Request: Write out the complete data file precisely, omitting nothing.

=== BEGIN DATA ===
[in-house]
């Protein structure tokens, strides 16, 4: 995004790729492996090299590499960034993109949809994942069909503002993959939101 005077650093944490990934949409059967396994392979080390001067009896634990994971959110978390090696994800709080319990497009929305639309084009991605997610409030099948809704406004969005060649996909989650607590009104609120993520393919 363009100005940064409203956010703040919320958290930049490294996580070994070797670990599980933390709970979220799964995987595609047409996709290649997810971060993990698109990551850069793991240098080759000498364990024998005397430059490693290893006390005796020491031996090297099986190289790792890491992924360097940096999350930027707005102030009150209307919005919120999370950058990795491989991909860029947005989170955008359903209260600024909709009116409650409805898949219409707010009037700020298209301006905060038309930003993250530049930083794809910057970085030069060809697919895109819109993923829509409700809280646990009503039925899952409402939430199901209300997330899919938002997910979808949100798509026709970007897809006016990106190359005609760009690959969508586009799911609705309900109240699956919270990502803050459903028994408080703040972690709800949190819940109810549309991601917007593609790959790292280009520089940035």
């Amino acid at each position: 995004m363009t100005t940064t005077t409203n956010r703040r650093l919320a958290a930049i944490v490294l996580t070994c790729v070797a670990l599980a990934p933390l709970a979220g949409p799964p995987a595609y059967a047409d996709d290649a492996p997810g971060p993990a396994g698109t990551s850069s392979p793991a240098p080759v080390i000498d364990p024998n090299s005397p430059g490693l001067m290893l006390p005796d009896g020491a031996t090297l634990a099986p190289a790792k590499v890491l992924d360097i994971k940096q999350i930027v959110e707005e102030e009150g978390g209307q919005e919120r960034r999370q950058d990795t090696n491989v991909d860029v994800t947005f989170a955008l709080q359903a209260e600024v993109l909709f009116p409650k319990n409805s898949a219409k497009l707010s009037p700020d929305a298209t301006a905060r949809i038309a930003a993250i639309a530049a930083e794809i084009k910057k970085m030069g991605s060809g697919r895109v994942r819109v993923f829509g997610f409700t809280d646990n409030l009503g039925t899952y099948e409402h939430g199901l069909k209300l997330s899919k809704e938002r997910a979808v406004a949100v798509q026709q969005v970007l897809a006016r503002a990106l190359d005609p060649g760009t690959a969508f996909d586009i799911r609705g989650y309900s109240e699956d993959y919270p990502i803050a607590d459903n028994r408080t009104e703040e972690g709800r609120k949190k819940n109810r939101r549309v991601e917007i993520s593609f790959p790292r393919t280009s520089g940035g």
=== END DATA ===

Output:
[in-house]
């Protein structure tokens, strides 16, 4: 995004790729492996090299590499960034993109949809994942069909503002993959939101 005077650093944490990934949409059967396994392979080390001067009896634990994971959110978390090696994800709080319990497009929305639309084009991605997610409030099948809704406004969005060649996909989650607590009104609120993520393919 363009100005940064409203956010703040919320958290930049490294996580070994070797670990599980933390709970979220799964995987595609047409996709290649997810971060993990698109990551850069793991240098080759000498364990024998005397430059490693290893006390005796020491031996090297099986190289790792890491992924360097940096999350930027707005102030009150209307919005919120999370950058990795491989991909860029947005989170955008359903209260600024909709009116409650409805898949219409707010009037700020298209301006905060038309930003993250530049930083794809910057970085030069060809697919895109819109993923829509409700809280646990009503039925899952409402939430199901209300997330899919938002997910979808949100798509026709970007897809006016990106190359005609760009690959969508586009799911609705309900109240699956919270990502803050459903028994408080703040972690709800949190819940109810549309991601917007593609790959790292280009520089940035």
């Amino acid at each position: 995004m363009t100005t940064t005077t409203n956010r703040r650093l919320a958290a930049i944490v490294l996580t070994c790729v070797a670990l599980a990934p933390l709970a979220g949409p799964p995987a595609y059967a047409d996709d290649a492996p997810g971060p993990a396994g698109t990551s850069s392979p793991a240098p080759v080390i000498d364990p024998n090299s005397p430059g490693l001067m290893l006390p005796d009896g020491a031996t090297l634990a099986p190289a790792k590499v890491l992924d360097i994971k940096q999350i930027v959110e707005e102030e009150g978390g209307q919005e919120r960034r999370q950058d990795t090696n491989v991909d860029v994800t947005f989170a955008l709080q359903a209260e600024v993109l909709f009116p409650k319990n409805s898949a219409k497009l707010s009037p700020d929305a298209t301006a905060r949809i038309a930003a993250i639309a530049a930083e794809i084009k910057k970085m030069g991605s060809g697919r895109v994942r819109v993923f829509g997610f409700t809280d646990n409030l009503g039925t899952y099948e409402h939430g199901l069909k209300l997330s899919k809704e938002r997910a979808v406004a949100v798509q026709q969005v970007l897809a006016r503002a990106l190359d005609p060649g760009t690959a969508f996909d586009i799911r609705g989650y309900s109240e699956d993959y919270p990502i803050a607590d459903n028994r408080t009104e703040e972690g709800r609120k949190k819940n109810r939101r549309v991601e917007i993520s593609f790959p790292r393919t280009s520089g940035g």